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Blue Jays play Thursday games but MLB suspends operations


DUNEDIN, Fla. — Major League Baseball took its time on Thursday, but eventually followed the lead of other sporting leagues by shutting down for the time being.

Though the Toronto Blue Jays played split-squad games in Bradenton against Pittsburgh and at home in Dunedin against the Canadian junior national team on Thursday afternoon, you won’t see the Jays in action again any time soon.

“Following a call with the 30 Clubs, and after consultation with the Major League Baseball Players Association, Commissioner Robert D. Manfred, Jr. today announced that MLB has decided to suspend Spring Training games and to delay the start of the 2020 regular season by at least two weeks due to the national emergency created by the coronavirus pandemic,” MLB announced on Thursday afternoon.

“This action is being taken in the interests of the safety and well-being of our players, Clubs and our millions of loyal fans.MLB will continue to evaluate ongoing events leading up to the start of the season. Guidance related to daily operations and workouts will be relayed to Clubs in the coming days. As of 4:00 p.m. (ET) today, forthcoming Spring Training games have been cancelled, and 2020 World Baseball Classic Qualifier games in Tucson, Arizona have been postponed indefinitely.”

The NHL had suspended its season earlier Thursday, joining Major League Soccer, the NBA (the first to suspend a season, on Wednesday night after Utah Jazz all-star Rudy Gobert tested positive for coronavirus) and pretty much every other sporting league or tour.

“It’s a unique situation,” Blue Jays pitcher Jordan Romano said after he started and pitched an inning on Thursday. “I never thought we’d be in this situation. First and foremost it’s just keeping people safe. It wouldn’t affect guys like me that much, if I get it it’s not that big of a deal, but just thinking my grandparents were down here a week ago and they’re still in Florida so it’s just thinking of the older population and stuff like that.

“It’s definitely the right thing to do. Going forward, I really don’t know what’s going to happen, I don’t know how long we’re going to be delayed for, it’s just an unfortunate situation all around.”

Earlier in the day, Blue Jays manager Charlie Montoyo addressed a number of questions about coronavirus precautions and potential measures looming down the line before they were handed down.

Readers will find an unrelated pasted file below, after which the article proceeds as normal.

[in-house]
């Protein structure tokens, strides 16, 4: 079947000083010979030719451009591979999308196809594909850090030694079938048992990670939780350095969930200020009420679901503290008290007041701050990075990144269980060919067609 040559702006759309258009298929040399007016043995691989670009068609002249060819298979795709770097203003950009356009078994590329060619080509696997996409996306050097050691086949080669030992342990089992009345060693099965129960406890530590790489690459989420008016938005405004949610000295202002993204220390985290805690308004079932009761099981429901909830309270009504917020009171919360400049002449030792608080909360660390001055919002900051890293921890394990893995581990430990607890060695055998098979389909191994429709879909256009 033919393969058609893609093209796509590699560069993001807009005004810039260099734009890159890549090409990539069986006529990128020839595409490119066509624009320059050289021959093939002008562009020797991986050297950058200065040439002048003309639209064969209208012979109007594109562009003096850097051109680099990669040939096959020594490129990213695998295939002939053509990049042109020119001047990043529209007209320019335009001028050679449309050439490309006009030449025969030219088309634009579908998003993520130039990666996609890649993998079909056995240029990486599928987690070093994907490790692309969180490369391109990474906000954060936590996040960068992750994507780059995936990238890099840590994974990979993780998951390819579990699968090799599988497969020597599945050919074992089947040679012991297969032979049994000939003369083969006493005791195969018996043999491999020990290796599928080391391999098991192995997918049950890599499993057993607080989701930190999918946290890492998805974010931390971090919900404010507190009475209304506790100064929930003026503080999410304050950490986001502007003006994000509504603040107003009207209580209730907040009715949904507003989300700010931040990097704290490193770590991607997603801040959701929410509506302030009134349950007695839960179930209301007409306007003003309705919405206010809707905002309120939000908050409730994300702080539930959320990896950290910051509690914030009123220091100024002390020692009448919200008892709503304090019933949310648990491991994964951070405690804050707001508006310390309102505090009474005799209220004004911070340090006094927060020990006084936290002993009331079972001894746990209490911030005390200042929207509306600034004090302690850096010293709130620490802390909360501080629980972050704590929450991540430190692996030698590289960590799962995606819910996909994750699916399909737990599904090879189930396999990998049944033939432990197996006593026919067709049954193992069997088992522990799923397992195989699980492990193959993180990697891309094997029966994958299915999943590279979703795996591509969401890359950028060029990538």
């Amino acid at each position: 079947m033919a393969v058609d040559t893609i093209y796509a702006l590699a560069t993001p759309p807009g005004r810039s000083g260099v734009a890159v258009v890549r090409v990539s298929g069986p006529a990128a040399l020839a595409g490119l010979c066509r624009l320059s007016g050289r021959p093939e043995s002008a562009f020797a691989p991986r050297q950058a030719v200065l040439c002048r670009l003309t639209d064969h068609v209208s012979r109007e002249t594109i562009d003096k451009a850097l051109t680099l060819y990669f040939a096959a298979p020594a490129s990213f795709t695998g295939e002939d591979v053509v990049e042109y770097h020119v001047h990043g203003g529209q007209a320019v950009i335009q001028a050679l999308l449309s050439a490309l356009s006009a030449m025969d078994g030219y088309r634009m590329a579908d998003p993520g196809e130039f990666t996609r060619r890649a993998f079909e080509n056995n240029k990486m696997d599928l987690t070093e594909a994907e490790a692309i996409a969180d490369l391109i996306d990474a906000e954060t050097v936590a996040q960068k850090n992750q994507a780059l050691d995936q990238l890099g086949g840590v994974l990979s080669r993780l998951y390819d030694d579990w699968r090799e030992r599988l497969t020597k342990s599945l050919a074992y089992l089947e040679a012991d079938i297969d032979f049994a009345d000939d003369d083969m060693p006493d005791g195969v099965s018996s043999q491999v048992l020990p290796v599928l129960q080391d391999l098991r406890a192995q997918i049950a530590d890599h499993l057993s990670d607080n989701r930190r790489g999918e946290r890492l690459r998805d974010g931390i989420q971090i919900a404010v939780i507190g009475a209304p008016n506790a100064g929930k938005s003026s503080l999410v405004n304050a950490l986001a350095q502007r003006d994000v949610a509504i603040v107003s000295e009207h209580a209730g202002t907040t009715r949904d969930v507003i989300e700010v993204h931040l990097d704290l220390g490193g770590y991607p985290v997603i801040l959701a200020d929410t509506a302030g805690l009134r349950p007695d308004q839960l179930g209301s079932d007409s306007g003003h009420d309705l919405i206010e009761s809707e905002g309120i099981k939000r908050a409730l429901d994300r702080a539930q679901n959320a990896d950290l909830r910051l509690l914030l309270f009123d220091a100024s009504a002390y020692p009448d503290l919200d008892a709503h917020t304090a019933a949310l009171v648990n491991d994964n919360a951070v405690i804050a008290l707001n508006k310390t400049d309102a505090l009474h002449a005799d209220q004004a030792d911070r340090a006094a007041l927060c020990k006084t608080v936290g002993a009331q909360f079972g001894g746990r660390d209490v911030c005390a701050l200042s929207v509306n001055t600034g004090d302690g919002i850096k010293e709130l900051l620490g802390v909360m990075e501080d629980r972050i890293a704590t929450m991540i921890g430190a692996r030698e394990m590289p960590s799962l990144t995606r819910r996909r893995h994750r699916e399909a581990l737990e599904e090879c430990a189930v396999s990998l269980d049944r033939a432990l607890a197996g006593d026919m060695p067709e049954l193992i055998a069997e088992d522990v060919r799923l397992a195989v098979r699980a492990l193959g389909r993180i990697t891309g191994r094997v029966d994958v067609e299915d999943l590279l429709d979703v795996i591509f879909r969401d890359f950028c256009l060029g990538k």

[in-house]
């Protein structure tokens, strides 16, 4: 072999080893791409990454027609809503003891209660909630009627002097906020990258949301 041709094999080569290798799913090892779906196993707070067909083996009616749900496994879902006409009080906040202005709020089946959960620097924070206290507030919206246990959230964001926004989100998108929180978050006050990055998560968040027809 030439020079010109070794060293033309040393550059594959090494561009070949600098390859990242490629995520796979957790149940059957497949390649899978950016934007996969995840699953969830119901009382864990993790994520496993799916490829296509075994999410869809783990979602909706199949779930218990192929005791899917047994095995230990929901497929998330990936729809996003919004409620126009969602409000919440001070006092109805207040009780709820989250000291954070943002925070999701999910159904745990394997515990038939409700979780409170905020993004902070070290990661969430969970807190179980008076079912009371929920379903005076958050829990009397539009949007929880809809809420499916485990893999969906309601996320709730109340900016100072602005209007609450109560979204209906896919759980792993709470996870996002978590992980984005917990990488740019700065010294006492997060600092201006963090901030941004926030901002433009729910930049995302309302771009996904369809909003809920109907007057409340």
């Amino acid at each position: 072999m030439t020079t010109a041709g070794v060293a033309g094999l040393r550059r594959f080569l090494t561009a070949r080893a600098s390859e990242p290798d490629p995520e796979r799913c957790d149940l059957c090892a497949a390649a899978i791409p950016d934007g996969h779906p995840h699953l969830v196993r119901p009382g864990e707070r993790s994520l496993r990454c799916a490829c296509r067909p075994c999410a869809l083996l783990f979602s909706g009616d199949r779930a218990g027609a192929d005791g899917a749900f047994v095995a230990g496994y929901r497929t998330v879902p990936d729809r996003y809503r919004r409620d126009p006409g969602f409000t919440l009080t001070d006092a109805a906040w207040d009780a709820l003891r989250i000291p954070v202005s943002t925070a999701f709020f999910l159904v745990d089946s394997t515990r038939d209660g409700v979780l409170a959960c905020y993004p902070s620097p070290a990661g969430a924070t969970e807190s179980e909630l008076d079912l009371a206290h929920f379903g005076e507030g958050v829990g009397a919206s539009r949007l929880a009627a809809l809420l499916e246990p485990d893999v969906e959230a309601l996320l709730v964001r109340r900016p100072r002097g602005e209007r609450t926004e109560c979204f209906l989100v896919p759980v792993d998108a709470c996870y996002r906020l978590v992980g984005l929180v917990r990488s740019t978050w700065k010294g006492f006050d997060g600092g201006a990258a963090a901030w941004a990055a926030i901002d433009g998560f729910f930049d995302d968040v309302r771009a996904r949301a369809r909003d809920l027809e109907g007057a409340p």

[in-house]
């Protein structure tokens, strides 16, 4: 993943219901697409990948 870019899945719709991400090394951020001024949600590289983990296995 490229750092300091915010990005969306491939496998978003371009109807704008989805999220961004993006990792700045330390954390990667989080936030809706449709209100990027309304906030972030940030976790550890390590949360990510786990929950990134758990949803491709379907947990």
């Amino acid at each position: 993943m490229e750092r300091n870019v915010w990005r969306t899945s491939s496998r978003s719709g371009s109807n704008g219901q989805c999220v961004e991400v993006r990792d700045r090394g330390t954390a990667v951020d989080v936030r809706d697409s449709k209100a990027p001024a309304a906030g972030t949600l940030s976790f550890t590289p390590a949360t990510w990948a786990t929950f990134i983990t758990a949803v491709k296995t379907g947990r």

“As a sports person, just like you guys (the media) I feel bad and sad that this happened but like, we’re following MLB guidelines and things keep changing from day to day so but again, as a fan, of course, I’m saddened by what’s going on but again, we’ll follow MLB, whatever they say,” Montoyo said before anything became official.

The second-year Jays manager said that even when the NBA was the only league to act, his players were talking a lot about what was coming.

“Some of the guys are talking just like we all are, like as sports fans … I think it’s a distraction for everybody, sports fans and everybody who loves sports. So we all feel the same way,” he said.

Former Toronto Raptors head coach Dwane Casey, now with the Detroit Pistons, had similar thoughts.

“It’s something that’s unprecedented,” Casey told The Athletic. “It’s always been where you could lean on sports to ease your nerves or ease the situation. But now, we’re just like everyone else.”

Montoyo said earlier Thursday that it was up to individual players whether they wanted to interact and sign autographs with fans or simply hand them pre-signed cards. Several Jays were still signing autographs during the game. But that all became moot hours later.

Before all that though, the players had expressed no concerns about heading to Bradenton to play or competing in Dunedin.

“No, I haven’t heard that. No, today, the bus left. Everyone’s ready to play. I haven’t heard that one,” Montoyo said.

Montoyo had stuck around instead of going to Bradenton with most of his more established players because “I really want to see our prospects.”

MLB said various contingency plans regarding the 2020 regular season schedule have been prepared and will be announced at “an appropriate time and will remain flexible as events warrant, with the hope of resuming normal operations as soon as possible.”





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The best family board games for Christmas 2019



Peter Jenkinson is the UK’s leading board games journalist. His job takes him all over the world, attending toy fairs and board game expos. His expertise and ability to absorb rule books means that board game publishers often seek his input for their next potential best-seller.

No longer something you drag out of a dusty cupboard to banish Boxing Day boredom, board games are enjoying a mainstream renaissance. This year, we are truly spoilt for choice thanks to continued growth among smaller independent publishers and major innovation from more established board game makers.

Having attended a number of worldwide events devoted to board games over the past 12 months, it’s evident that an entirely new category has arrived on the scene too – shelf-worthy. These board games are so beautifully crafted, you’ll want to keep them on display even when they’re not being played.